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‘This is a bloody mess.’ Hearing in Barrier-Campos saga gets underway and it was, well, interesting.

Updated: Jun 29, 2021

It was a history-making moment inside the courtroom of the Donald R. Jones Justice Center on Wednesday when a hearing got underway to determine if Erath County treasurer Kimberly Barrier should be removed from office.

County Judge Alfonso Campos filed a petition on May 10, 2021 to have Barrier removed for what he alleges is “incompetency.”

Retired Brown County Judge Stephen Ellis is presiding over the proceeding and heard lengthy testimony from Barrier and Campos.

Barrier was the first to take the stand and told District Attorney Alan Nash that she was elected in 2018 and began her official role on Jan. 1, 2019. Prior to taking office, she spent several months working alongside former longtime county treasurer Donna Kelly.

She told Nash that her job duties were what she expected when she ran for office and that one of her main responsibilities as county treasurer is to reconcile bank statements every month.

Nash questioned Barrier about a string of monthly statements that were filed months behind schedule, one of Campos’ main reasons he cited for wanting her removed from office.

Barrier explained that shortly after becoming county treasurer, Campos asked her to produce the county’s budget and that the additional work caused her to fall behind.

“It just domino-ed,” Barrier said of the bank reconciliations.

After getting caught up in July 2020, Barrier told Nash that she fell behind again in November when the county went through a software conversion, in which the numbers tied to the county coffers were put into the new system incorrectly.

In his petition, Campos also alleged that the county’s investments were not being properly managed and that receipts were not being posted to the books in a timely fashion. Barrier disputed those claims as well, telling Nash that all receipts were posted monthly until the problems with the software conversion arose.

Nash asked Barrier if Campos or Erath County commissioners ever held a formal meeting with her to discuss concerns about her job performance. She said they did not.

“Did (the meeting) happen at all?” Nash asked.

No,” she said.


Campos took office on Jan. 1, 2019, the same day as Barrier.

Campos told Nash that his office is responsible for producing the county’s annual budget and admitted that working on it “was a big learning curve” for him.

He said his office receives monthly reports from various departments and that he became concerned when he stopped receiving reports from the county treasurer’s office in “a timely manner.”

When asked what prompted him to file the petition to seek Barrier’s removal from office, he said, “I felt like somebody needed to do it.”


It had been a fairly tame proceeding until Barrier’s attorney Ryan Taylor cross-examined Campos.

Taylor forced Campos to admit that he didn’t abide by Judge Ellis’ earlier instructions to witnesses to refrain from listening to testimony inside the courtroom or as it was live-streamed throughout the courthouse.

“You listened to part of Kimberly Barrier’s testimony today, didn’t you?” Taylor asked, prompting Campos to admit that he had.

Taylor also forced Campos to admit that it was the county judge’s responsibility to produce the budget, but had passed it on to Barrier instead.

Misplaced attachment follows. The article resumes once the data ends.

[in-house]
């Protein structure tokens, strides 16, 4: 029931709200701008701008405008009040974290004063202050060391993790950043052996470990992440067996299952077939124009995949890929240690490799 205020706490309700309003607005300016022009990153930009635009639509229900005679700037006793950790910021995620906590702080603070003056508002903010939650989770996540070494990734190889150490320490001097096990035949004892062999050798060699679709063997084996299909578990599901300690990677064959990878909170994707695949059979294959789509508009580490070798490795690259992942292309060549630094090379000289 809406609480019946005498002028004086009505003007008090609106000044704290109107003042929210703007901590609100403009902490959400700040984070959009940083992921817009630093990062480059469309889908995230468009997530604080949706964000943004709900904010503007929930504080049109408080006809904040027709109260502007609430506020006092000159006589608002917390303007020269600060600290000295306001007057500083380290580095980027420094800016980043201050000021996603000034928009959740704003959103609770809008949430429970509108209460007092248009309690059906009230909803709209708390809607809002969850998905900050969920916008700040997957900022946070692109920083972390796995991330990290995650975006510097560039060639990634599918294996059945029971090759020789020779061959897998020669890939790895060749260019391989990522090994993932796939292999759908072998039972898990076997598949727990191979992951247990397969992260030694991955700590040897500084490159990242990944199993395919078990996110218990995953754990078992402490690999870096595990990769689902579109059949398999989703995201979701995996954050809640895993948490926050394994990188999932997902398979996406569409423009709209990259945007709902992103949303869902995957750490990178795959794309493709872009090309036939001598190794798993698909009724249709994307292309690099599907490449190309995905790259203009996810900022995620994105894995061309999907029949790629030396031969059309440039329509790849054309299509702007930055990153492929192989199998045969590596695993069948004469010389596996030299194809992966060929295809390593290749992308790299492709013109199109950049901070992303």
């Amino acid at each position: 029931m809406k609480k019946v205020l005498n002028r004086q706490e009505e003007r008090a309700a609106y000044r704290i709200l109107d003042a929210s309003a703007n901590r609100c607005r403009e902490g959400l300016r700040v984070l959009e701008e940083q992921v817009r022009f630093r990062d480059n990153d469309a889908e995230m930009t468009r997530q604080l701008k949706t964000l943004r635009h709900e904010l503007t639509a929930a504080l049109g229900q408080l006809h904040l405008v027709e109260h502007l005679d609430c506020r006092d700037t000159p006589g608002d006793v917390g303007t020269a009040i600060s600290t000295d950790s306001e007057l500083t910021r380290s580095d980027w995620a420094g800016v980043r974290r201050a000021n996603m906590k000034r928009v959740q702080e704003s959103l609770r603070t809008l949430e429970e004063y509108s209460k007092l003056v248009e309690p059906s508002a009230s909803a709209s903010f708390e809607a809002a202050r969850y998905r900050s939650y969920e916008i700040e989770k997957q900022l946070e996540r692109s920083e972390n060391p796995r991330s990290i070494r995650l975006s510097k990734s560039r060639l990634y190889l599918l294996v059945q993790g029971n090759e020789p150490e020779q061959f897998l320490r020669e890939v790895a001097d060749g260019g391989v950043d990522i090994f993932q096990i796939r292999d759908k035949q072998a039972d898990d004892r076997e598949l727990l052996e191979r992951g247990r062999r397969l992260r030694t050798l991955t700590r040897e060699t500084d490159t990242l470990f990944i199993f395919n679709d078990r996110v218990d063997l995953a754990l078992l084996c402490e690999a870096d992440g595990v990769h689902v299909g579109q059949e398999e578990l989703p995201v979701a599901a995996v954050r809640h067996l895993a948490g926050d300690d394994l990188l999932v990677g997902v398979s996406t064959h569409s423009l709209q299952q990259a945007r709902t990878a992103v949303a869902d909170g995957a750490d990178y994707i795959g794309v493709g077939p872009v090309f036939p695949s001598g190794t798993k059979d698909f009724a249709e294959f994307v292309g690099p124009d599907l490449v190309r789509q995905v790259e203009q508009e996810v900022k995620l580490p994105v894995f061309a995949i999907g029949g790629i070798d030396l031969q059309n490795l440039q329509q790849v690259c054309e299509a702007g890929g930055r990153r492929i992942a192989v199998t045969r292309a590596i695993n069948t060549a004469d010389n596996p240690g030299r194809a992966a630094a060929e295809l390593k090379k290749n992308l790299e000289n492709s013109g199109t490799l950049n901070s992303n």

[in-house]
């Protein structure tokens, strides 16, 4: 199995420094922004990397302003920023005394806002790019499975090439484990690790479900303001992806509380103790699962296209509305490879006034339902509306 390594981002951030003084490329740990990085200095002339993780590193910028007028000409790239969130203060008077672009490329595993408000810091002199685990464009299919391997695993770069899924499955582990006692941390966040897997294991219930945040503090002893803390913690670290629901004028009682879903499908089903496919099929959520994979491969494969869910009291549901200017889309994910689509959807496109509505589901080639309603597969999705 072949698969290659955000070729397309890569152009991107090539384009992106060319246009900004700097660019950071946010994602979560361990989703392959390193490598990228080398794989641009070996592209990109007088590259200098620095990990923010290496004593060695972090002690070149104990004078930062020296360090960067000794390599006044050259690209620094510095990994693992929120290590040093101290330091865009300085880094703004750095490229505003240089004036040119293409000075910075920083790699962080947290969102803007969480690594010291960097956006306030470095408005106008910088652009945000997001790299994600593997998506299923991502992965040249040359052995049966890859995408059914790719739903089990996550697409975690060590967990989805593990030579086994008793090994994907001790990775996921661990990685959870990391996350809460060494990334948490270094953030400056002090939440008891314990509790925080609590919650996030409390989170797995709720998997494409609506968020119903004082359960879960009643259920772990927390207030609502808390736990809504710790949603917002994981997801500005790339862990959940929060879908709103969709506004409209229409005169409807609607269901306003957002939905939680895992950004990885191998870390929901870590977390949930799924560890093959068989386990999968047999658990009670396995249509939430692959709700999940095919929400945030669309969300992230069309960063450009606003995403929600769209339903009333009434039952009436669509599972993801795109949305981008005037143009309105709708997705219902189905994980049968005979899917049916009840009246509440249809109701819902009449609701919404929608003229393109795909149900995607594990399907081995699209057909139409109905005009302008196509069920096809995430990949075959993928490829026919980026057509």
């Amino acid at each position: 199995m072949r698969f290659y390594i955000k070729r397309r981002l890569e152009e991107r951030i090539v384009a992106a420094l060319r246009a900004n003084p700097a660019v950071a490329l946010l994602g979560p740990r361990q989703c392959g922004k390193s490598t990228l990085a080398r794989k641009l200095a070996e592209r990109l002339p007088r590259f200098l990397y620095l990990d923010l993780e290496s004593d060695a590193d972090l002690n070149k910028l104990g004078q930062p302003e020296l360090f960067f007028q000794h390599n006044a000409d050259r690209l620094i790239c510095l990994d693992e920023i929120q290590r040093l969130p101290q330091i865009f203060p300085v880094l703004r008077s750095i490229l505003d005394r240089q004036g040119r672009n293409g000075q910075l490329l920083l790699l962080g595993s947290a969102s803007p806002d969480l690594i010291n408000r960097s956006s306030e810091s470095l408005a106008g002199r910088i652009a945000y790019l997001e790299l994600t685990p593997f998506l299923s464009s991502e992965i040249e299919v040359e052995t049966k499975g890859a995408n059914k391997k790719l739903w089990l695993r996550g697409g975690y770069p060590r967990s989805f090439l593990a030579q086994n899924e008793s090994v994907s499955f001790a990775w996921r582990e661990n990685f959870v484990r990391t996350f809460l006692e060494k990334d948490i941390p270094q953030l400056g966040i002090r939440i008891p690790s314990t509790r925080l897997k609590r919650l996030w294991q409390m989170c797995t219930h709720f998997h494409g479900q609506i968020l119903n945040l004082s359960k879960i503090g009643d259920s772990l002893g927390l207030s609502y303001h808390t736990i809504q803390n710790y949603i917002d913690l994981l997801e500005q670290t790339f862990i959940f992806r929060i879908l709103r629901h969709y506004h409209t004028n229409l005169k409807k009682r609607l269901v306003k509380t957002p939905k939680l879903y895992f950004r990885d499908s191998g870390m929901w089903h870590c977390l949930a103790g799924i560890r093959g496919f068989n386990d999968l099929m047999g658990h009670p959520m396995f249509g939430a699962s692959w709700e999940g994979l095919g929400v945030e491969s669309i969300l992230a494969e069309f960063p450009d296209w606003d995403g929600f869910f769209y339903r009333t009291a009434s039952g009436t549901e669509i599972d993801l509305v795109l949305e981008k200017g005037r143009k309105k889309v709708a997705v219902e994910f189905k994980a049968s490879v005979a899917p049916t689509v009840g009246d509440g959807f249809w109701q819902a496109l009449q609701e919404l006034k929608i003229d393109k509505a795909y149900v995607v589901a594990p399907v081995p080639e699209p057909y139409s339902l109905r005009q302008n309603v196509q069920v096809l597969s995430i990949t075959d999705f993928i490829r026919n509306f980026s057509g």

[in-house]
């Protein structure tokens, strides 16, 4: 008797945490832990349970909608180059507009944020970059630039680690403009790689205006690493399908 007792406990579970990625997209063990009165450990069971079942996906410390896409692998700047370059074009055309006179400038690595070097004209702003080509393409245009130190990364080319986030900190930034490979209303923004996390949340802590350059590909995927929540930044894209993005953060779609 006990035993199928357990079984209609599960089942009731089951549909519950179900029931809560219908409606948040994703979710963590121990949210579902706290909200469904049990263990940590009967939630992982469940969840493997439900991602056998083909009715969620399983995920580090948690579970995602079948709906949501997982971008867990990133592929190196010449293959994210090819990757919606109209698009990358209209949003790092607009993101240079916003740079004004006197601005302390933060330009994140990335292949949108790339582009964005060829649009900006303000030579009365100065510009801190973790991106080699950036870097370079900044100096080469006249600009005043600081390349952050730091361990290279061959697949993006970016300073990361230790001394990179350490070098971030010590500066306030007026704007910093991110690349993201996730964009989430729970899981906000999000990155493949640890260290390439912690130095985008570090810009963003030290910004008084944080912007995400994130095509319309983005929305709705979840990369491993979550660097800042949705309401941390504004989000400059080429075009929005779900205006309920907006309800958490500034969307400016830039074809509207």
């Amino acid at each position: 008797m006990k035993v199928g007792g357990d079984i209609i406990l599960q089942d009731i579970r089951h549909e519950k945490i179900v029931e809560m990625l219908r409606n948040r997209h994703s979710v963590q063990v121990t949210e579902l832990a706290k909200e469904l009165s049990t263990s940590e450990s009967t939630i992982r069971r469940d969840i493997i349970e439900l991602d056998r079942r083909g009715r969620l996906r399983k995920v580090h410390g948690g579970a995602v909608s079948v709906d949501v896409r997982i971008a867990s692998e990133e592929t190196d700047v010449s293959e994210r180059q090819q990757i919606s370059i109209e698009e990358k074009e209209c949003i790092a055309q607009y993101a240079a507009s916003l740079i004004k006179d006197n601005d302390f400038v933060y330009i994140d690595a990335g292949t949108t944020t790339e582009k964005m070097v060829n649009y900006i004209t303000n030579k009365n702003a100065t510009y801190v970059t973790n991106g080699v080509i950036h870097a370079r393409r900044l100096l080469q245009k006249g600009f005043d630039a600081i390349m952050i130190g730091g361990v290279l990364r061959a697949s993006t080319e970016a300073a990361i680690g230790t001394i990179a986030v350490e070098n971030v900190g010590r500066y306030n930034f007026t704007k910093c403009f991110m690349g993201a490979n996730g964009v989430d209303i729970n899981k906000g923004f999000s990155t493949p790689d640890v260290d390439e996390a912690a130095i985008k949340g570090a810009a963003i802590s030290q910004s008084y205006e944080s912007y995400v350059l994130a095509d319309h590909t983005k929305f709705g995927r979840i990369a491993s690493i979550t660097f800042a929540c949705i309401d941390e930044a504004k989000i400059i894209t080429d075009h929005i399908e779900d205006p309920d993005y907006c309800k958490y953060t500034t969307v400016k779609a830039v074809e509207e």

“So there is a learning curve for you and not the treasurer?” Taylor asked. “You have never been a county judge and she has never been a county treasurer. Shouldn’t she be entitled to the same learning curve that’s entitled to you?”


Perhaps the most shocking revelation from Wednesday’s testimony arrived when Campos said he did “not remember” if he or commissioners ever met with Barrier to discuss concerns about her job performance.

Campos stated in his petition that in June 2020, “The court had a formal visit with the Treasurer at this time and gave her an opportunity to correct the issues.”

Barrier, however, disputed that claim earlier in the day.

When Campos said he could not recall any specifics about that “formal visit” with Barrier, he admitted that he offered her “help and assistance to get her caught up” in the form of a memo.

In other words, it appears that Barrier never received any kind of formal face-to-face meeting with county officials to discuss concerns about her job performance.


One of the biggest questions surrounding this case is whether Campos filed the petition in his official capacity as county judge or as a private citizen.

Taylor pointed out that there is no law that gives a county judge the power to have another elected official removed from office.

Campos said he did not file the petition in his official capacity, but failed to explain why he signed it as “county judge.”

Taylor then asked why, if he had filed the petition as a private citizen, he didn’t pay the filing fee.

“I did not pay a filing fee because I didn’t have the guidance of my county attorney,” Campos said. “She told me she would not give me any guidance on this.”

County attorney Lisa Pence had recused herself from the case citing a conflict of interest.


Taylor hammered out several inconsistencies found on the county’s general ledger, including a $2.3 million discrepancy and the fact that a now closed bank (Stephenville Bank & Trust) was listed on a recent report from county auditor Kent Reeves.

“Is it possible to have an account with a bank that doesn’t exist?” Taylor asked.

The heated exchange lasted nearly two hours until 5 p.m. rolled around and everyone began shuffling out of the courtroom.

As I gathered my bag to head home, a county official whispered, “This is a bloody mess.”


I’ll be back in the courtroom at 9 a.m. Thursday for part two.

Stay tuned.


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